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OS data targets help for troubled families

The Troubled Families programme was launched in 2011 to help families who struggle with debt, homelessness, mental health issues, domestic violence, poor parenting, illness or substance misuse.

Bristol City Council (BCC) introduced Ordnance Survey’s AddressBase® to reliably merge a number of datasets from partners and more easily identify families eligible for the programme.

What were the challenges?

  • There are 120,000 troubled families in the UK costing the public purse approximately £9 billion a year.
  • Working with 4,200 families within the BCC area over five years of the programme (2015-2020).
  • Working proactively with families to find lasting solutions to their problems, rather than merely reacting to crises.
  • Building a picture of a family from around 30 indicators coming from different data sources.
  • Finding a reliable and consistent address format to match across all datasets.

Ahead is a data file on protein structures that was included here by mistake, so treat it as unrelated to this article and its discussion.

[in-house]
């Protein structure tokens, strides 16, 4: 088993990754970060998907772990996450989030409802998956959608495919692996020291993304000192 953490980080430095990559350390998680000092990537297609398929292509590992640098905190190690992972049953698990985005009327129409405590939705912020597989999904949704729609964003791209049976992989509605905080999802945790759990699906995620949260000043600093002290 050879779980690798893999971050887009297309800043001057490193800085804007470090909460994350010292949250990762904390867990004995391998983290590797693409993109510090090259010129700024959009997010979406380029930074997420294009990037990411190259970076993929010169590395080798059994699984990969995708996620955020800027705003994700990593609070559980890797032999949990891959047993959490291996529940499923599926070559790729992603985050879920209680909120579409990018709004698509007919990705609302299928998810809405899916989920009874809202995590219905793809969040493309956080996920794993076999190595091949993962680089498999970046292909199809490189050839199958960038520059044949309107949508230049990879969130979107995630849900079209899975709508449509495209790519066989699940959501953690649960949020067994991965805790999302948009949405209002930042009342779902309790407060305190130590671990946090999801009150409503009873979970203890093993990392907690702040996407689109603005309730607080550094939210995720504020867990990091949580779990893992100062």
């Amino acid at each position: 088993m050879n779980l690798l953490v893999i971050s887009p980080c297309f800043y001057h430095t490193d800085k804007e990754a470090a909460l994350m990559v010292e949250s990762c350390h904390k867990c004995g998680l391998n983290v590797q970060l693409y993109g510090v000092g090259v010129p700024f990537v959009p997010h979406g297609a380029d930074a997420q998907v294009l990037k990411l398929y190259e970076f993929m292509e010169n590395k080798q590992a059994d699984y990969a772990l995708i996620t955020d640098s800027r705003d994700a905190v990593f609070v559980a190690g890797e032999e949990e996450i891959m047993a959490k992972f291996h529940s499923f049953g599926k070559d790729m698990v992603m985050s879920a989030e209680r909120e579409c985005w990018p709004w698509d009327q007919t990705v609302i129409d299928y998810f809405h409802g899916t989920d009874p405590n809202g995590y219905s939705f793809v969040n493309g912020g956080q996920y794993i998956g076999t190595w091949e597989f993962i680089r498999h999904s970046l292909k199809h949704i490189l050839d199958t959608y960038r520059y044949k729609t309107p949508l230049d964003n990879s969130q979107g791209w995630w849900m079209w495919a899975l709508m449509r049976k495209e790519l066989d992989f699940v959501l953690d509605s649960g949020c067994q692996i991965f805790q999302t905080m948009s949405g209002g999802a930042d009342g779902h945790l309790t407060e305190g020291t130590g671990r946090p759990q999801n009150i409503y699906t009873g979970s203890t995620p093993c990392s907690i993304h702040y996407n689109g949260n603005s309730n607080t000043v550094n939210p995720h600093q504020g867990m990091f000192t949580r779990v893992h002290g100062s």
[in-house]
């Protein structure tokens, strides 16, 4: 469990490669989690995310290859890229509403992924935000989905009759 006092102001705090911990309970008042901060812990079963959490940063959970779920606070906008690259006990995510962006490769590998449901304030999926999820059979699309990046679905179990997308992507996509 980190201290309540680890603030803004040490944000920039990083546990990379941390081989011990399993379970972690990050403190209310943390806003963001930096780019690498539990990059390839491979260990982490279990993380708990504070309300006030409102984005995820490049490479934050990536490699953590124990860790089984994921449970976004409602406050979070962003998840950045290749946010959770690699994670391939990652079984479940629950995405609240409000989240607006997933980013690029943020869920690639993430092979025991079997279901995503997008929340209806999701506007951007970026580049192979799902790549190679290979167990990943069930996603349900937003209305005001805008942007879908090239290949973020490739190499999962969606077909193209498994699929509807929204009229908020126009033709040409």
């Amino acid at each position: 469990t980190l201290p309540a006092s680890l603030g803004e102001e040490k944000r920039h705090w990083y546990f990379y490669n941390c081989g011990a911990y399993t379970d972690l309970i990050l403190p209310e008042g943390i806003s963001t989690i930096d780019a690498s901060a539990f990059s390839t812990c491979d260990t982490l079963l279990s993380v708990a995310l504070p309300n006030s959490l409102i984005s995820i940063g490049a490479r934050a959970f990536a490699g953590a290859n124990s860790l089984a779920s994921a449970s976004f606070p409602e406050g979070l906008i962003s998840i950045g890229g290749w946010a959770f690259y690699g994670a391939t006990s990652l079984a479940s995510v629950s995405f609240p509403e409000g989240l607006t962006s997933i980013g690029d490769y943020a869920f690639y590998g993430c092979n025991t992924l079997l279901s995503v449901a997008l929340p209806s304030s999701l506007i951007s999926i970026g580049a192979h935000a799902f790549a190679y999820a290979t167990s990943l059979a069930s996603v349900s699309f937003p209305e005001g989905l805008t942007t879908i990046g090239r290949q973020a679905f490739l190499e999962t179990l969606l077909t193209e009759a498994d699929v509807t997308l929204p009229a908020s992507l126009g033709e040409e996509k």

• Reducing demand on public services in the long term and the associated costs.

What was the solution?

BCC developed a process and supporting infrastructure to bring together the most complete picture the city has ever seen of the social issues families are facing.

The process was initially created to identify families eligible for the Troubled Families programme; however the potential is far wider than just this. It is about breaking down barriers for information sharing and ensuring we can identify and support the most vulnerable people across the city

Gary Davies, Troubled Families Co-ordinator

By using Ordnance Survey’s AddressBase®, a number of hurdles (both technical and legal) around data sharing were overcome. With the Unique Property Reference Numbers (UPRNs) within AddressBase, BCC could reliably merge a number of datasets from partners.

Also, by matching initially against households, BCC is assured that personally-identifiable information is only shared when it’s known the family is eligible for the programme.

What were the outcomes?

  • Simpler data extraction for partners.
  • Improved, timely, data sharing.
  • Quicker and more reliable merging of datasets.
  • De-personalised to ensure compliance with data protection.
  • Easier identification of eligible households, to ensure a holistic approach to working with families.
  • Enabled strategic spatial analysis,and predictive analysis of families across the city.

The products used

Download this case study PDF – 1.2MB


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